Giuliani addresses standing room crowd at JCK New York Invitational

Former two-term New York City mayor Rudolph Giuliani was the opening keynote speaker for the inaugural JCK NYC Invitational Show, which opened Sunday at the New York Hilton.

In his presentation, titled “Principles of Leadership,” the mayor addressed the concept of being a leader both in theoretical terms and in real terms, particularly highlighting how his skills were called upon after the terrorist attacks of 9/11.

His presentation opened on a lighter note, however, as he first asked the audience how many people were visitors to New York. “Good,” he quipped. “Please spend money. We need the tax revenue.”

Then he asked if any audience members were residents of New Jersey, citing the suit over Ellis Island as a cause of great distress during his mayoral term. Two-thirds of the island—the best two-thirds, he said—were lost to New Jersey in that lawsuit, and Giuliani said he always regretted not having the opportunity to argue in front of [Supreme Court Justice Antonin] Scalia that his grandfather, who came form Italy in 1985, didn’t stand on the shore with his meager belongings, and $20 in his pocket, and say, “I’m going to New Jersey.”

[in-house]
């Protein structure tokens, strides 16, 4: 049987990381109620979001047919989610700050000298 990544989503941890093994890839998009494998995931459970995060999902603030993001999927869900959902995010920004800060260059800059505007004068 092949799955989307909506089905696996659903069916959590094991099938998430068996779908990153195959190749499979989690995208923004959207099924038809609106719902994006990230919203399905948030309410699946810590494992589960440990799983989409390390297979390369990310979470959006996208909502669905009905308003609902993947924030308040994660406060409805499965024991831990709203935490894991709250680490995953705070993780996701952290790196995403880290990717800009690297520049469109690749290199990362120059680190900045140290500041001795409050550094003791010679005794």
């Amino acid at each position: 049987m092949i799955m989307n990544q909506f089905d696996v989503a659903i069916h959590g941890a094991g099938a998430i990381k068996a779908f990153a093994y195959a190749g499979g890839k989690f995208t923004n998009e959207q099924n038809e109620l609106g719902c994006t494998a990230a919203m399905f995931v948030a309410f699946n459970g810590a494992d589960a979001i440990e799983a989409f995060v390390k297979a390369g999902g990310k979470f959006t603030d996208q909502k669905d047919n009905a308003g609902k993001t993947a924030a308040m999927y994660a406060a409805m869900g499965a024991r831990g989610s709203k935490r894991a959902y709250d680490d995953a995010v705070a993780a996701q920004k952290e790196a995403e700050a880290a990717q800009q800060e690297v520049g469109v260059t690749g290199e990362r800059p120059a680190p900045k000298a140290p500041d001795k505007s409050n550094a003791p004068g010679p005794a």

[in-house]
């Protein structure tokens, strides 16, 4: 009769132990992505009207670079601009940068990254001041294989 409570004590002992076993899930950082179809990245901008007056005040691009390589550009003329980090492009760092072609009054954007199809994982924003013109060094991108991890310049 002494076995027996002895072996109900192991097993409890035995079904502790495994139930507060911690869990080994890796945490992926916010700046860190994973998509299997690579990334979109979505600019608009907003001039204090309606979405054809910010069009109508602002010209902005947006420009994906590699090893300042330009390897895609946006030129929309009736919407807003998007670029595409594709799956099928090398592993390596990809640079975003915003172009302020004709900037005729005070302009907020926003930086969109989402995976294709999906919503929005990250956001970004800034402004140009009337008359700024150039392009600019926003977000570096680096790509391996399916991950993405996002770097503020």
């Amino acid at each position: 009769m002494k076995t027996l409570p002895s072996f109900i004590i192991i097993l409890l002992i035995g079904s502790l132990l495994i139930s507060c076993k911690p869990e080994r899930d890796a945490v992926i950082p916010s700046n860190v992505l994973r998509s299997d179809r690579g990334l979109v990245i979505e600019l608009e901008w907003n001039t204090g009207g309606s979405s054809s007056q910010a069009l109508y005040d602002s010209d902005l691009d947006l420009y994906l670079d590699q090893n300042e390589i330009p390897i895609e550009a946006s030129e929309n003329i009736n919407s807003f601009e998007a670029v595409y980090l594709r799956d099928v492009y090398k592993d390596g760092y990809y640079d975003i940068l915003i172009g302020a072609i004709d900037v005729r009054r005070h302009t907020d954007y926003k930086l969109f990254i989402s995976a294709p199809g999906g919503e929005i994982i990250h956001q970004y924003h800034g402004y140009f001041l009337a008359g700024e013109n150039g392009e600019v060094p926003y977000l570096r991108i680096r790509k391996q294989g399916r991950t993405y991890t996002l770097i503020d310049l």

“I am glad you’re having your show here,” he told the audience.

He went on to share what he believes are the six qualities of a leader—qualities that are instrumental in helping a person move through a crisis:
1. Figure out what you believe. Know what you stand for, and like the captain of a ship, have a destination and know where you are going.
2. Be an optimist. Not only do you have more fun with a positive outlook on life, he said, but you have to have a positive approach in order to be able to follow your own hopes and dreams and also lead others. You have to be able to imagine [a situation] improved, he said, and offered an example of the legendary football coach Vince Lombardi who, after losing a game, insisted that he didn’t lose, he just ran out of time.